----------------------------

Regarding measurability and detectability:
At http://www.w3.org/TR/2007/WD-WCAG20-20070517/#overview-sc, WCAG now
states: "All WCAG 2.0 success criteria are written to be testable.
While some can be tested by computer programs, others require human
testers for part or all of the test. The same results should be
obtained with a high level of confidence when people who understand
how people with different types of disabilities use the Web test the
same content."

Regarding Baseline issues:
The term "baseline" has been replaced by "accessibility-supported web
technologies".  The guidelines and success criteria remain
technology-independent, in order to allow conformance using any Web
technology but that technology must be supported by user agents,
including assistive technologies. So, in choosing Web technologies
that will be used when creating content, authors must use technologies
that will work with existing user agents, including assistive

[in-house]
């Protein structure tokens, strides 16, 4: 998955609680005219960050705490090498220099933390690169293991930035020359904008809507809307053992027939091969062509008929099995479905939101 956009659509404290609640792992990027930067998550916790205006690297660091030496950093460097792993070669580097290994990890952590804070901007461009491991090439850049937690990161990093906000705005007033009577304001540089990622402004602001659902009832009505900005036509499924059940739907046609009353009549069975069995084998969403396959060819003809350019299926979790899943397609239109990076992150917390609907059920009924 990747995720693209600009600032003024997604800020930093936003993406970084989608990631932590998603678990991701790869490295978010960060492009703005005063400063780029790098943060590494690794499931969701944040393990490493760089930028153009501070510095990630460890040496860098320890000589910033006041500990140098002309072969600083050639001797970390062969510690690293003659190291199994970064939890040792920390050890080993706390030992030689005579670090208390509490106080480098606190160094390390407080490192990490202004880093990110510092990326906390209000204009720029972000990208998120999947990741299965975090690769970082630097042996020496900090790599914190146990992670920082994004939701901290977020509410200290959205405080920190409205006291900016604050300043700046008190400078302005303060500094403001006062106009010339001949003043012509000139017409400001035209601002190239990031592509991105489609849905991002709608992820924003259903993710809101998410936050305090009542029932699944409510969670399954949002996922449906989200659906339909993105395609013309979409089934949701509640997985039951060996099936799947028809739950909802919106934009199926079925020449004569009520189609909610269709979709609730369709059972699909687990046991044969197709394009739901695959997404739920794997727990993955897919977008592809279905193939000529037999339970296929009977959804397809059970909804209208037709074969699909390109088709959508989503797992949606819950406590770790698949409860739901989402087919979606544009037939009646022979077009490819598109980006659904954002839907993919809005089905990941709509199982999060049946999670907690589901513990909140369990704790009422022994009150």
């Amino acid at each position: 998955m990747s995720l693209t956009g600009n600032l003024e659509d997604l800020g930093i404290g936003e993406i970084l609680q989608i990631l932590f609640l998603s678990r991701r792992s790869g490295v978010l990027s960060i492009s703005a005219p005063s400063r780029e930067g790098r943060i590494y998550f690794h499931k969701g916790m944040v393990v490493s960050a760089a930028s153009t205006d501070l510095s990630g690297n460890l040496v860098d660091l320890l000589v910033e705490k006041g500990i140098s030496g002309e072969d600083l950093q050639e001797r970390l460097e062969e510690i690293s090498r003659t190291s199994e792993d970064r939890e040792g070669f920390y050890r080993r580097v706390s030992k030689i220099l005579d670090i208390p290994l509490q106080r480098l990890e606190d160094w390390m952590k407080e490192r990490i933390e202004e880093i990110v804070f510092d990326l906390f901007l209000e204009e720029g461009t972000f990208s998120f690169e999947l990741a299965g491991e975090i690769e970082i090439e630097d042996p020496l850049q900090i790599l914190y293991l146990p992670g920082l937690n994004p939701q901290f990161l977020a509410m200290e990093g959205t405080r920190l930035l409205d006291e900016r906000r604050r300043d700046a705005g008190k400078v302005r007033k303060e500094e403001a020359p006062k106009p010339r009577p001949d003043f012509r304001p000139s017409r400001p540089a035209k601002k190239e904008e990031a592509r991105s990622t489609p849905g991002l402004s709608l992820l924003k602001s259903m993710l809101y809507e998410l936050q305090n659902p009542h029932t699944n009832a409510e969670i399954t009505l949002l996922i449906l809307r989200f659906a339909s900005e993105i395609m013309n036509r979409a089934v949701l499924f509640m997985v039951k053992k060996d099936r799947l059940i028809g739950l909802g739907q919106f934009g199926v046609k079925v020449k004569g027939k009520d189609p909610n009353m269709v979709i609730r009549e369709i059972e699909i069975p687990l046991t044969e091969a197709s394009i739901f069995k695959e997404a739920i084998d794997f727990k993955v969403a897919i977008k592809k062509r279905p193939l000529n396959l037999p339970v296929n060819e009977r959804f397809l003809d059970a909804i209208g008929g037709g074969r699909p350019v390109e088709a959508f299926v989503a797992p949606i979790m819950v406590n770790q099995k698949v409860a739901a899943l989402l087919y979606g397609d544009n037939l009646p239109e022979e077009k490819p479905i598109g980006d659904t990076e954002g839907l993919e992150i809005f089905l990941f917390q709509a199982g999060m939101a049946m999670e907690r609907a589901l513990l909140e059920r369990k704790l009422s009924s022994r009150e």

technologies, that are available to the users of their content who
have disabilities.

To make it easier for authors who may not be familiar with or have
"expertise" of assistive technologies, and to take the responsibility
out of  "the hands of the provider", documented lists of
accessibility-supported web technologies will be developed by WAI and
other sources.

Regarding Validity: The working group charter designates the inclusion
of issues that directly affect accessibility.  While some aspects of
"use technologies according to specification" do relate to
accessibility, others do not.  The aspects that do relate are covered
in other success criteria in the Guidelines. Requiring validation to
published/accepted/measurable standards would go beyond accessibility.
Note that we encourage validity and list it first in the sufficient
techniques for meeting this success criterion.
Received on Thursday, 17 May 2007 23:30:29 UTC